Journey into silence with the music of Thelonious Monk at Portsmouth Guildhall

Monk Misterioso
Monk Misterioso
Gordon Powell with his brother Jeff Powell at The Paradise Club in the 1990s.

‘He was a true Pompey legend and was loved by so many people’

From the Jam

REVIEW: From the Jam, The Pyramids, Southsea

0
Have your say

He was one of the great jazz mavericks, writing standards like Round Midnight, and Straight, No Chaser.

But for the past few years of his life Thelonious Monk largely retreated from public view into silence until his death in 1982.

Monk Misterioso is a show that explores the pianist’s music and life in the 100th anniversary year of his birth.

Jazz singer and theatre director Filomena Campus devised the show, combining Monk’s music and text by Stefano Benni.

The show had its first successful outing in 2006 and was at the Edinburgh Festival in 2009.

‘Last year I was talking to John Cummings, the director of the London Jazz Festival,’ says Filomena, ‘and we were talking about Misterioso, and he said, why don’t you think about doing it in 2017 because it’s the centenary of Thelonious Monk? I thought that would be nice.

We’re going to bring some elements of theatre inside the frame of a concert. It’s challenging because some people will be just expecting a gig, but it’s much more than that

Filomena Campus

‘I love Monk so much, and I love the text by Stefano Benni who’s one of the most famous writers in Italy, and it’s so beautiful, such a surreal visionary way of looking at Monk’s mind and his works.’

The show has two performers representing Monk: ‘One is the wonderful Pat Thomas, one of the greatest avant-garde pianists we have in the UK – and he also looks like Monk! He’s going to represent the silence and the music of Monk.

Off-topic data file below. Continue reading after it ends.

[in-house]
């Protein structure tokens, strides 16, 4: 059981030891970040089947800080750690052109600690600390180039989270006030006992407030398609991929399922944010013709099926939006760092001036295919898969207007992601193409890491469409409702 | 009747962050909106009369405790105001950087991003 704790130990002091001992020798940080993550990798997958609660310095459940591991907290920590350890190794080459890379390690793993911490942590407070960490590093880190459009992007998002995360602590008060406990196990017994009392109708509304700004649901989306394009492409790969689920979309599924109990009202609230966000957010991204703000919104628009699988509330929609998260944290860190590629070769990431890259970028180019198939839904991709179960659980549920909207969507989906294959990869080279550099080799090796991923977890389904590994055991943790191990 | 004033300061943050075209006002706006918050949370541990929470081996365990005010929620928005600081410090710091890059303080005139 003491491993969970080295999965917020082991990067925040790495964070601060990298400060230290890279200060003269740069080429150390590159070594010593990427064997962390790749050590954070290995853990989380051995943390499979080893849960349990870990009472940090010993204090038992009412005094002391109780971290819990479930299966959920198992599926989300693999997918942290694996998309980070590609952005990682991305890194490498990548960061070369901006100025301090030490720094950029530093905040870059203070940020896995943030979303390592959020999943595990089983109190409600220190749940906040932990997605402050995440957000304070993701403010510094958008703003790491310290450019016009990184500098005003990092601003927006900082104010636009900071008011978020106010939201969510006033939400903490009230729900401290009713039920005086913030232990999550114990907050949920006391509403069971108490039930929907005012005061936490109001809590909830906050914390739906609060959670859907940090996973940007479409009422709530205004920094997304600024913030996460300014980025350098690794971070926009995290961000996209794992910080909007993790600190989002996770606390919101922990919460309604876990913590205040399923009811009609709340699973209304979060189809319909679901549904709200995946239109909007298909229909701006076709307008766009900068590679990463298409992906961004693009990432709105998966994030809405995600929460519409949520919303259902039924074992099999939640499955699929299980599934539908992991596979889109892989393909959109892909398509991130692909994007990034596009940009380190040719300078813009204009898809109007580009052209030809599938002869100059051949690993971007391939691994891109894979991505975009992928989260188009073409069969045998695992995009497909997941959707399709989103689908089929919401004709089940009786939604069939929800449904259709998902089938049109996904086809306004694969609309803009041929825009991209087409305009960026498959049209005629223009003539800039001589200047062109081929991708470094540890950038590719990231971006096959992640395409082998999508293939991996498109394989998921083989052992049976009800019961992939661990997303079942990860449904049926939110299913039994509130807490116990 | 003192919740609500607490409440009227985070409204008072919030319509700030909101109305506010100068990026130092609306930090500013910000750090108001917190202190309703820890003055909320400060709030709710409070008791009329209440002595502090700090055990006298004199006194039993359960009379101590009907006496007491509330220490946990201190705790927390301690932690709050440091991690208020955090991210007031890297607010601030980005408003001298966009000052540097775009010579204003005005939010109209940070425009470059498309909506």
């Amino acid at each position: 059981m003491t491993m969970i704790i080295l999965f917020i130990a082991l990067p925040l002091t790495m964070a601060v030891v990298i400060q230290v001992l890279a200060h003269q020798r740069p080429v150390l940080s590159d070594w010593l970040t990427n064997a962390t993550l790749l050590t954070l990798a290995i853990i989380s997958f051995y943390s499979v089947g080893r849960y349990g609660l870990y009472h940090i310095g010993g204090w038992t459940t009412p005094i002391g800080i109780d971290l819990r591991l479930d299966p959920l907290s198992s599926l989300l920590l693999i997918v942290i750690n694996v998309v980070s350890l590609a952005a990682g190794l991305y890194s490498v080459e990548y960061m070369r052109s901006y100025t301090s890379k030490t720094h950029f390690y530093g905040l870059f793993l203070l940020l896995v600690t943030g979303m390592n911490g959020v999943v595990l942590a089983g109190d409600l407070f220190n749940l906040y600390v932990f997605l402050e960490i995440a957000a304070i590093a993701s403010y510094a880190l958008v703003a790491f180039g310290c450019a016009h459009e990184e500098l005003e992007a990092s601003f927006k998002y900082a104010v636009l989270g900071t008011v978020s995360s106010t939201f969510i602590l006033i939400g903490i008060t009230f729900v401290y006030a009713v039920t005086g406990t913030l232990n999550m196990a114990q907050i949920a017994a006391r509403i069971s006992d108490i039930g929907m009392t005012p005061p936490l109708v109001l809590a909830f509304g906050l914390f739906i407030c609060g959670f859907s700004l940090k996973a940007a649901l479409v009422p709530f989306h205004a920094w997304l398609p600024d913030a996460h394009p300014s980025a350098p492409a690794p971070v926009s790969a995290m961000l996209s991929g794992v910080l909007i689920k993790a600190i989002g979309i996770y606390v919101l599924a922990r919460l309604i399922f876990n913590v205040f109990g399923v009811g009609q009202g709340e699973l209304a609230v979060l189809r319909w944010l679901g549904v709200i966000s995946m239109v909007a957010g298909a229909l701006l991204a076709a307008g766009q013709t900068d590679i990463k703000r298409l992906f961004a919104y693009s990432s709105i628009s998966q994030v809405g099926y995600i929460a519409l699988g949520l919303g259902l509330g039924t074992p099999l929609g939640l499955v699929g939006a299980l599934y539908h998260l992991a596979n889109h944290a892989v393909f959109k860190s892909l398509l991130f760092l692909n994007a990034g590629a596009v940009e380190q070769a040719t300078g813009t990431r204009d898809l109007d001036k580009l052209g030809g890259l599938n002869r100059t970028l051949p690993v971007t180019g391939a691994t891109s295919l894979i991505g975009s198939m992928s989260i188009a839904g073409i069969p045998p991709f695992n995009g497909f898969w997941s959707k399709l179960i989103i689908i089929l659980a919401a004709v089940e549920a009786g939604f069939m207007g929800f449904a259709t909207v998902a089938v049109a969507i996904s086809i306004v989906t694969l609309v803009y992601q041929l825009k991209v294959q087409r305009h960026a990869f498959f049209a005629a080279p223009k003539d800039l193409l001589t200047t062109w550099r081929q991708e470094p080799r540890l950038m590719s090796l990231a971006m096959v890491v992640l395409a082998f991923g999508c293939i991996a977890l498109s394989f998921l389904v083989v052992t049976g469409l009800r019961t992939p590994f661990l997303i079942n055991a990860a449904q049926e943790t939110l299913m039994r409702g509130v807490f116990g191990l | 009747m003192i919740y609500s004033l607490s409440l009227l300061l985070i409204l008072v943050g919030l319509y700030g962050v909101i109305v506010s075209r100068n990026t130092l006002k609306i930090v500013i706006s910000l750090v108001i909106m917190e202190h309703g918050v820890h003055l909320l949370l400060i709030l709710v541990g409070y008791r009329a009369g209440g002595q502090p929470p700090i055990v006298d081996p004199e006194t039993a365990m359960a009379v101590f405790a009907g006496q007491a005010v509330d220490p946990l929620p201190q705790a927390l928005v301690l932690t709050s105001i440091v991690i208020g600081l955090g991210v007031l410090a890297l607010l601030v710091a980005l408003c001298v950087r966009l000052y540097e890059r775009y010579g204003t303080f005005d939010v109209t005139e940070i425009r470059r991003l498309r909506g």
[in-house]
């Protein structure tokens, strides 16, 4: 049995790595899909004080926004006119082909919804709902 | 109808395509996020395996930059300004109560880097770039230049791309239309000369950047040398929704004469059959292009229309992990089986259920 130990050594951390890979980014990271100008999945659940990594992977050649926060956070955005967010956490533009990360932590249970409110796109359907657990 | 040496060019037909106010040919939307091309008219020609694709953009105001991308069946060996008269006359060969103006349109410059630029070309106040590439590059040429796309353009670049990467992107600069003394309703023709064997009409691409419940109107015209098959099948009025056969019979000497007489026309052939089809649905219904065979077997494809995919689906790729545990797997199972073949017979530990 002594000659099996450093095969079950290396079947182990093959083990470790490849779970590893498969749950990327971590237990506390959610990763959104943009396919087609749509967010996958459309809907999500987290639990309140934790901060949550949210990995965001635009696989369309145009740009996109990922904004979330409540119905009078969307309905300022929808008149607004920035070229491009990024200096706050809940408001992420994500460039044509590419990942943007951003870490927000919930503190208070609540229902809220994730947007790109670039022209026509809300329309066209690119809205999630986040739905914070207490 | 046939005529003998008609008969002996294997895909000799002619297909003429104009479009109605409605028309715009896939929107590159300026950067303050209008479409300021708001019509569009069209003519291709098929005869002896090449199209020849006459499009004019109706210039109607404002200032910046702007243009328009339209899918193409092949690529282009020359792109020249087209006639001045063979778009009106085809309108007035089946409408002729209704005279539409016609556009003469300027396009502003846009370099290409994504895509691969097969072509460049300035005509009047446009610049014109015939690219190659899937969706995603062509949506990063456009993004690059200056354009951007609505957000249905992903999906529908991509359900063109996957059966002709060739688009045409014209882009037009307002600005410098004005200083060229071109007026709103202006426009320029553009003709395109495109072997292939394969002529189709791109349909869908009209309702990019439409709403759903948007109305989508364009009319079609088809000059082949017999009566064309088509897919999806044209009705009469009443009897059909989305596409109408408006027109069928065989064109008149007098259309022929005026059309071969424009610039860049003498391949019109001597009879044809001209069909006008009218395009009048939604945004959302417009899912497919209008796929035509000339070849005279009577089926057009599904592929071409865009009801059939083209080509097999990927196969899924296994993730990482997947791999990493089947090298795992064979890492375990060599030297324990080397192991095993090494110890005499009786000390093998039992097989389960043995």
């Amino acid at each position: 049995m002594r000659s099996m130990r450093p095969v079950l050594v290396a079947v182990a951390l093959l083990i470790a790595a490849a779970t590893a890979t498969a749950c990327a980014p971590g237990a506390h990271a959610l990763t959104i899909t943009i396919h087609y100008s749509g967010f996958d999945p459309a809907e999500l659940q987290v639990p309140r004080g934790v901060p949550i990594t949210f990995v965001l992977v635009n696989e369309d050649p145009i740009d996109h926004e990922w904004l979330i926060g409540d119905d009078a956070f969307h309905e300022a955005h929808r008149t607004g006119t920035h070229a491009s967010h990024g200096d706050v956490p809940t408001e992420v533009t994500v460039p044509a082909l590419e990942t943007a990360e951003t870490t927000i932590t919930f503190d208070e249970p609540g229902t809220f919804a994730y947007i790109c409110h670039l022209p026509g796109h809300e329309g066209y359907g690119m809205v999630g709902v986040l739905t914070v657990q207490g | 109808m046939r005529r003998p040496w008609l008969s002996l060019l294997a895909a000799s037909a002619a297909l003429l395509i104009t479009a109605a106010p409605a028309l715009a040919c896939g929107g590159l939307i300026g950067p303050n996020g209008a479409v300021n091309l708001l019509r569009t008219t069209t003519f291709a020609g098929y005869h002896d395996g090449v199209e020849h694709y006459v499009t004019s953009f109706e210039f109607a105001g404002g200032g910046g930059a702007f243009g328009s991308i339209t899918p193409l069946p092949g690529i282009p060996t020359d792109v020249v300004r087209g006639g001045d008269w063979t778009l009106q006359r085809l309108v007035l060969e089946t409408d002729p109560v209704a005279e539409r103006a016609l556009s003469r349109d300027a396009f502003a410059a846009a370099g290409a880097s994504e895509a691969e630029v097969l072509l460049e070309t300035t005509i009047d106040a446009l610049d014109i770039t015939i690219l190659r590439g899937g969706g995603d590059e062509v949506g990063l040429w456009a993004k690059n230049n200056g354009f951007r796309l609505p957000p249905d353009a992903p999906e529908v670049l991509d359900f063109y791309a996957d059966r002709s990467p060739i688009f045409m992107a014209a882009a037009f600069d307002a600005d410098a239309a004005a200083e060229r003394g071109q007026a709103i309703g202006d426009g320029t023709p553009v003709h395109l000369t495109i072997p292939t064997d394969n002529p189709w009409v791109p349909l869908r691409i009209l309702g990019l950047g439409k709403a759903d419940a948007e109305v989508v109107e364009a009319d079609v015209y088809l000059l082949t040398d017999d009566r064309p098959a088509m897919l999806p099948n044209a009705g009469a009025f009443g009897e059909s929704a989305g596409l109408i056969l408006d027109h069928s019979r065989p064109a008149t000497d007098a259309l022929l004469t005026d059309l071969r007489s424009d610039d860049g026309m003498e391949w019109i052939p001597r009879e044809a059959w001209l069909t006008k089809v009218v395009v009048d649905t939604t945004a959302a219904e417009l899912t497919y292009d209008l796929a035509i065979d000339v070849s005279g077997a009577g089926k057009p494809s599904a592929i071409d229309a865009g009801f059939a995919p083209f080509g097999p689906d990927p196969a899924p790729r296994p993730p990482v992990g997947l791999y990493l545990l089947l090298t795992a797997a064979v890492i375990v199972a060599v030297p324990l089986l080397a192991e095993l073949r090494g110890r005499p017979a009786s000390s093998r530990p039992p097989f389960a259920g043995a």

‘The text is going to be performed by Cleveland Watkiss who was nominated for a Mobo Award and last week he won the Parliamentary Jazz Award for the best jazz vocalist – he’s going to be acting and singing.

‘The rest of the band is an all-star band, plus projections by SDNA, two artists from London with lots of surreal moments.

‘We’re going to bring some elements of theatre inside the frame of a concert. It’s challenging because some people will be just expecting a gig, but it’s much more than that.’

Filomena wanted to create the show after reading Benni’s original Italian text, and ‘completely fell in love with it’. She didn’t know him, but tracked him down and asked him if she could use it.

‘It’s so true to Monk,’ she says, ‘It talks about the silence of Monk, and the silence in music, the way we use our voices and also about the mental illness that affected Monk – he was bipolar, and the racism he faced. There are so many aspects in this text that I still feel are relevant today.

‘When it’s put together with Monk’s music, it’s overwhelming.’

And in the true jazz spirit, Monk’s music has been reinterpreted by the performers.

‘I think sometimes, people expect jazz in the traditional way, particularly music from Monk’s era, like bebop, and Monk’s music itself – it’s done with piano, drums, double bass and sax. This time we’re going to perform with piano, vibes, double bass, flute and two vocals, which means it’s a very unusual line-up, and we’re going to use lots of electronics too.

‘I hope Monk would be proud of us in terms of how we’ve interpreted it.’

The show also has a new element – a tribute another jazz legend, the singer Billie Holiday, featuring a performance of the song Strange Fruit, with its powerful depiction of lynchings in the deep south.

‘Monk adored her,’ explains Filomena. ‘Benni’s added a poem to Misterioso about Billie – I’m going to sing that as a blues. It’s about when a racist shouted something awful at her during a show. And it’s about her answering to this guy and making him shut up in the most beautiful way. ‘After that there’s going to be a solo piece by Cleveland singing Strange Fruit, last time he did it we got goose-bumps.

‘Monk was not really like some of the others talking about racism, but maybe it came from the way he played, and he didn’t care about the critics and he went on his own way.

‘At the time he wasn’t always appreciated by his contemporaries he was considered weird for the way he was playing. He was beyond the bebop players - he was something else, and he never compromised to change his sound to get more gigs.’

Portsmouth Guildhall

Thursday, November 16

portsmouthguildhall.org.uk